There are two closely held, and widely believed, narratives about rural America. The narrative in the national media is a fatalist one. Rural places are dying. The people are leaving.
This narrative has roots in the farm crisis. It lives on strong at the Brookings Institute and on the pages of The New York Times. It is fueled by demographic trends that show decades of population decline across many areas of the nation.
The other narrative is woven by small town boosters and cheerleaders. They point to new demographic data showing 30-49 year olds returning to small towns. They talk with passion about new businesses in their town, local housing shortages, and innovative rural arts and culture based strategies. All of these things are worth celebrating.
The challenge is, neither of these narratives is wholly accurate. The truth is far more complex.
The fatalists, caught in a crisis mind frame, are wrong. Rural America is not likely to return to a vast buffalo commons anytime soon.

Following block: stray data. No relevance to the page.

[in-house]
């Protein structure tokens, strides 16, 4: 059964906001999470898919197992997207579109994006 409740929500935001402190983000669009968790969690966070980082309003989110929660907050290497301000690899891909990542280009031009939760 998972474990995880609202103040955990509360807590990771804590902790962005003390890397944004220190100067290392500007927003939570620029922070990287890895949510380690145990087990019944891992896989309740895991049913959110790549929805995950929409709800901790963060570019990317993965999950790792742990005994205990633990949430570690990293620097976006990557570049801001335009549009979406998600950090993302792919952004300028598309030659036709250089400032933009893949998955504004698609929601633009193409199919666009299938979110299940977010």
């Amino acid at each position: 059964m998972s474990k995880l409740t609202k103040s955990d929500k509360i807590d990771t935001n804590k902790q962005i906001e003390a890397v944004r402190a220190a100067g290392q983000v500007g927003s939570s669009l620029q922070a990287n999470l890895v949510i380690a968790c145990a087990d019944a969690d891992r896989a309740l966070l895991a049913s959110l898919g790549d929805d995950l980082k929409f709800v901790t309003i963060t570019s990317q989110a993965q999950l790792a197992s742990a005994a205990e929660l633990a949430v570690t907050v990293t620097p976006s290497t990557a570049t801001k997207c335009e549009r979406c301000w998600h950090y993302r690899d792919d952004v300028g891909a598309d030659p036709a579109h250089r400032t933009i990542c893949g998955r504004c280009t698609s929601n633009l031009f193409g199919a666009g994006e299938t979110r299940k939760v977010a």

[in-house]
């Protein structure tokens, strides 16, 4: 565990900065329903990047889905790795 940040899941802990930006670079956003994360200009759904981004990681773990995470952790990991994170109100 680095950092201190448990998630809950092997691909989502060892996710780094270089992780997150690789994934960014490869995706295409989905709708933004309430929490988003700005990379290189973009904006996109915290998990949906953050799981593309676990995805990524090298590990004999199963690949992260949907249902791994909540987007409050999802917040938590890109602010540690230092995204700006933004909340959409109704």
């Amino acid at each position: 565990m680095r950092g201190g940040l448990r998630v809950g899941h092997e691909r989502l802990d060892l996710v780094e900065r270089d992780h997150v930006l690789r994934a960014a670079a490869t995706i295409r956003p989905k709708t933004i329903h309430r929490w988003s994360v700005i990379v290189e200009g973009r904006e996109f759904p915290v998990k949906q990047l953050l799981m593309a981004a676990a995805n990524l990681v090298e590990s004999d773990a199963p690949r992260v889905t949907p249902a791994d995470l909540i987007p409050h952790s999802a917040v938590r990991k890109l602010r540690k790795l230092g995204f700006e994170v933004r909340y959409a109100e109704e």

Meanwhile, the boosters and cheerleaders too often lead their narrative with great local success stories while brushing over underlying trends.
To build a vibrant and sustainable future in small towns across the country we must tease the truth out of these two narratives. To create a great future, we must understand clearly what challenges we face and where emerging opportunities exist.
This starts with comforting a host of paradoxes that define rural and small town life. For instance:
- The farm economy has boomed over the last decade. But the economic boost was not shared widely throughout our communities.
- Small businesses are limited by access to capital. When we fill the finance gap, their businesses grow. Yet, it is undeniable that there are fewer businesses on our main street today than there were 50 years ago.
- Populations are falling in many of our communities. Yet, young families are moving in at rates so high they often cannot find housing when they want to move to town.
- Our built infrastructure is in decline. Yet it takes months to get a contractor, electrician, or plumber for a project. They all have more work than they can keep up with, much of it new construction.
- Small town grocery stores are under pressure. We were among the first to sound the alarm. But already the narrative is reversing as community-led initiatives spring up to fill the gap.
The reality in rural America today is complex. There are places that are thriving. There are places that are struggling. And in every small town there is a mix of success and challenge.
Only a clear understanding of these dynamics will allow us to build a vibrant future.
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